In conclusion, the Water Act and other post-apartheid laws raised expectations amongst the various groups in society and gave hope for a more prosperous future, but after a decade of reconciliation the division of wealth is hardly unchanged (Swatuk, 2008). The ongoing protests and eruptions of violence in South Africa are resurgences of the underlying struggle over the structural inequities in society; the smallholder farmers in the casestudy area indicated that youth from their community had been involved in mid-2008 in xenophobic attacks (Mail & Guardian, 2008), and they believe that the violence was an expression of the frustration about the dire conditions in which people live compared to the living conditions of the elite (cf. Hart, 2006; Swatuk, 2008; Peters, 2009). The difficulties encountered in the water reform process are illustrative of what is happening in the society at large. Although so far the elite have been able to maintain the status quo in the division of wealth, it can be questioned how robust the situation is, with the (potentially explosive) undercurrents in the society, and, hence, what price is being paid to maintain this status-quo?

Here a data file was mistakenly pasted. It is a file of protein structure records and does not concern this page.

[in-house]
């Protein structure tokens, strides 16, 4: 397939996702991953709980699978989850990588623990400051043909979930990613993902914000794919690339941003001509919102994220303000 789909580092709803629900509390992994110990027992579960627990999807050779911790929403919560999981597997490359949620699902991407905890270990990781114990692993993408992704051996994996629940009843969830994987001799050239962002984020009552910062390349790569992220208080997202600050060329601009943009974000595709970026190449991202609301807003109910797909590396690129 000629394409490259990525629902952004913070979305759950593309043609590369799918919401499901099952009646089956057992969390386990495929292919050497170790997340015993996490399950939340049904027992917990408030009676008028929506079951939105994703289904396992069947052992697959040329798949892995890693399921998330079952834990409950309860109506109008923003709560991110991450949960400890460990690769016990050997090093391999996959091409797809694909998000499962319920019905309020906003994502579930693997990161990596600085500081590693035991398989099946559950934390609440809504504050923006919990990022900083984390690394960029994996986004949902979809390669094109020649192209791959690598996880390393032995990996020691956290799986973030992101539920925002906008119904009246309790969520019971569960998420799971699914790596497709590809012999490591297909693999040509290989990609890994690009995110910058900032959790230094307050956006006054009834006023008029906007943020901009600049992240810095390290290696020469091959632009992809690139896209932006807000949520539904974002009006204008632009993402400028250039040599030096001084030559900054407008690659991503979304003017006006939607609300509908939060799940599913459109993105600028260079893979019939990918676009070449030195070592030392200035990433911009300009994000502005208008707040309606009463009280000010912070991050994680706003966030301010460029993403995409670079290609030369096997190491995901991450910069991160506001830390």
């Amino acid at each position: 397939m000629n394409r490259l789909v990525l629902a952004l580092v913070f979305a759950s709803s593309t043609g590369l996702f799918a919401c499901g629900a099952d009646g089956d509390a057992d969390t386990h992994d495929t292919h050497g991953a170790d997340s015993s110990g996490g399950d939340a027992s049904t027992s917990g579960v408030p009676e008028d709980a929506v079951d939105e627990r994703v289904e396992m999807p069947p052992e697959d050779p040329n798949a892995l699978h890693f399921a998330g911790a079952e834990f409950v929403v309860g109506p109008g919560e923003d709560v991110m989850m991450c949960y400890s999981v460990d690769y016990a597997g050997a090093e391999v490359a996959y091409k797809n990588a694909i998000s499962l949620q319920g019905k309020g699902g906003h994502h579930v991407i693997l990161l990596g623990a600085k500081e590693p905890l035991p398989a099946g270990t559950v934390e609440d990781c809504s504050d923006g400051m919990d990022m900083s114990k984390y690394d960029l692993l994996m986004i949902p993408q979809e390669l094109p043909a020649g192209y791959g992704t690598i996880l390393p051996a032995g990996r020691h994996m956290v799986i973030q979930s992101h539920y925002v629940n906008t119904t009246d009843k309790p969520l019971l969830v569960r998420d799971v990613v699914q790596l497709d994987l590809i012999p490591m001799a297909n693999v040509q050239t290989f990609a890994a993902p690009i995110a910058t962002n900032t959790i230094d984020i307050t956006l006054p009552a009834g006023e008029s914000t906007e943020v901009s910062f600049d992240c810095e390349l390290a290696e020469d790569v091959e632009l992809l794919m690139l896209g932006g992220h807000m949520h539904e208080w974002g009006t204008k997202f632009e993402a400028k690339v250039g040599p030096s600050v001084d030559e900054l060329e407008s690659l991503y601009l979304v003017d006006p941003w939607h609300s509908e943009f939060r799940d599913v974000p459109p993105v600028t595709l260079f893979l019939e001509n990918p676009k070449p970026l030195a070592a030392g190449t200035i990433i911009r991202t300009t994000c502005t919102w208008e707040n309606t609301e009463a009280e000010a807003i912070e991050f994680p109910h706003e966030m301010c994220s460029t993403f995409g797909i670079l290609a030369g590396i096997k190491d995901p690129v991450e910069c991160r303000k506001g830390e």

The work presented in this paper was funded by DGIS and UNESCO-IHE. Implementation on-site was assisted by the School of Bioresources Engineering and Environmental Hydrology and the Centre for Environment, Agriculture and Development of the University of KwaZulu-Natal, South Africa.
We thank the respondents for sharing their knowledge and opinions with us. Our gratitude goes to Ms. Hlengiwe Mabaso for translation during the interviews, to Mr. Michael Malinga for his assistance in the field and to Prof. Graham Jewitt for his valu able comments on earlier versions of this paper. The authors are grateful for the constructive comments made by the anonymous reviewers of Water SA.
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Received 25 March 2010; accepted in revised form 5 September 2011.